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Wednesday, 06 January 2021 15:50

Cohen issues directive for North Carolinians to stay home, avoid crowds

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ROCKINGHAM — As more than 80 North Carolina counties are listed as having critical spread of the coronavirus, the N.C. Department of Health and Human Services wants residents to “stay home.”

DHHS Secretary Dr. Mandy Cohen on Wednesday issued a Secretarial Directive telling North Carolinians to “stay home except for essential activities and avoid gathering, especially indoors, with people who do not live with you.”

According to a press release issued by the department, there are now 84 counties across the state that are “red” counties, meaning they have critical community spread of COVID-19.

Four counties are yellow, having significant spread; and the remaining 12 are orange, having substantial spread.

Richmond County is one of the red counties, with 615.7 new cases per 100,000 residents in the past 14 days, according to DHHS.

The Richmond County Health Department on Wednesday announced 28 new confirmed cases of the virus, bringing the total number of active cases to 334.

So far, there have been 185 new cases in the first six days of 2021. December had a total of 806 — more than the previous two months combined. There were 403 positive cases in November and 401 in October.

New daily case counts statewide topped 9,000 on both Jan. 1 and 2. On Wednesday, DHHS reported 6,952. Only seven days since Dec. 4 have had fewer than 5,000 cases.

The percentage of positive cases is 17.8%.

COVID-related hospitalizations have also been on the rise since November, setting records nearly every day, reaching 3,893 on Jan. 5.

“There is an alarming amount of virus everywhere in our state. We are in a very dangerous position,” Cohen said in a statement. “Every single North Carolinian needs to take immediate action to save lives and protect themselves and each other.”

Gov. Roy Cooper has also extended the modified stay at home order to last until Jan. 29.

"We have turned the page on a new year — one that we’re hoping will bring better times. But as we know, the virus didn’t disappear at midnight on December 31," Cooper said in a statement. "In fact, in North Carolina, we have seen some of our highest case counts, percent positives, hospitalizations and ICU bed usage numbers in the past few days. No matter where you live, work, worship or play, COVID-19 remains a deadly threat, and we must treat it that way."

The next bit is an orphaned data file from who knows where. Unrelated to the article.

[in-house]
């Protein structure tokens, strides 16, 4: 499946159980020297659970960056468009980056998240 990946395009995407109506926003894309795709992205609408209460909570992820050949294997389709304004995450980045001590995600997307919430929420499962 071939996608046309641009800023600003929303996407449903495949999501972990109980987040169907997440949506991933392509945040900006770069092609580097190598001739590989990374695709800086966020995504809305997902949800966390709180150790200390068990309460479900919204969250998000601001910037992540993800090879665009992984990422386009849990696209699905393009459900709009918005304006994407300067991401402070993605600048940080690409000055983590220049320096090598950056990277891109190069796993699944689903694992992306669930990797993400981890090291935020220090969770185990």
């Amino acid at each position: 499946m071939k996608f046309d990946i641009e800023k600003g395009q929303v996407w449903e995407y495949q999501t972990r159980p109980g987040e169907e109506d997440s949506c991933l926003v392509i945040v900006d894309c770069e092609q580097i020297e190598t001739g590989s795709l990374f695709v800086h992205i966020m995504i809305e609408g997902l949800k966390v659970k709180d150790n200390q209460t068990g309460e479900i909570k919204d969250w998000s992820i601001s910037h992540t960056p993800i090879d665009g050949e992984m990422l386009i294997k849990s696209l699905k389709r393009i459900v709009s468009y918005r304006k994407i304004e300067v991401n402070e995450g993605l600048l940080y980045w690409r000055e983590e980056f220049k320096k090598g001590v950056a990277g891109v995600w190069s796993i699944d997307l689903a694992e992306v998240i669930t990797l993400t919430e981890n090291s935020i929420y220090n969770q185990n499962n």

According to DHHS, Cohen’s directive aligns with advice from the White House Coronavirus Task Force.

North Carolinians are directed to:

  • Only leave home for essential activities such as going to work or school, for health care purposes, to care for family members or to buy food. 
  • Avoid leaving home if you are over 65 or at high risk for developing serious illness. Use delivery services or alternative pick-up methods for food and retail.
  • Avoid gathering with people who do not live with you. 
  • Wear a mask and keep distance from people when you leave home.
  • Avoid any indoor public spaces where people are not wearing masks.
  • Stay away from crowds. Avoid places where people may gather in large numbers.

(See the directive, executive order and county alert documents attached at the bottom of this post.)

State officials also encourage residents to get tested, noting that some individuals have shown symptoms weeks or months after becoming infected with the contagious virus.

Free COVID-19 testing will continue throughout the month in the parking lot behind the Health Department. Testing will run from 8 a.m.-5 p.m. Monday-Friday, except when closed for lunch from noon-12:30 p.m., and Saturdays from 10 a.m. to 3 p.m.

Of all the tests performed on county residents, 23,349 have returned a negative result.


The number of local cases per age group are as follows (includes recoveries):

  •  0-18 - 416 (+2) 
  • 19-30 - 462 (+9)
  • 31-40 - 386 (+2)
  • 41-50 - 483 (+2) 
  • 51-64 - 595 (+10)
  • 65-older - 503 (+7)

(+ Denotes increase from previous report)

The number of active cases per ZIP code are as follows:

  • Rockingham - 195
  • Hamlet - 103
  • Ellerbe - 27
  • Hoffman - 6
  • Mount Gilead - 0
  • Marston - 3
  • Jackson Springs - 0

The total numbers (including recoveries) for surrounding counties are as follows:

  • Mecklenburg - 67,193 (other counties to top 10,000 are Wake, Guilford, Forsyth, Durham, Alamance, Buncombe, Cumberland, Gaston, Pitt, Johnston, Cabarrus, Catawba, Iredell, Union, New Hanover and Robeson)
  • Union - 13,755
  • Stanly - 4,696
  • Montgomery - 2,068
  • Anson - 1,546
  • Moore - 5,242 (832 active) **
  • Hoke - 2,897
  • Scotland - 2,641
  • Robeson - 10,352 (more than higher-populated counties New Hanover and Buncombe)

All numbers are from DHHS except Moore, which are from the local health department, as there has been a discrepancy with the state.

(** no change from the previous day at the time of this writing.)

Tyrrell County, the smallest by population, remains the only one of the state’s 100 counties to have fewer than 200 cases with 185.

William R. Toler

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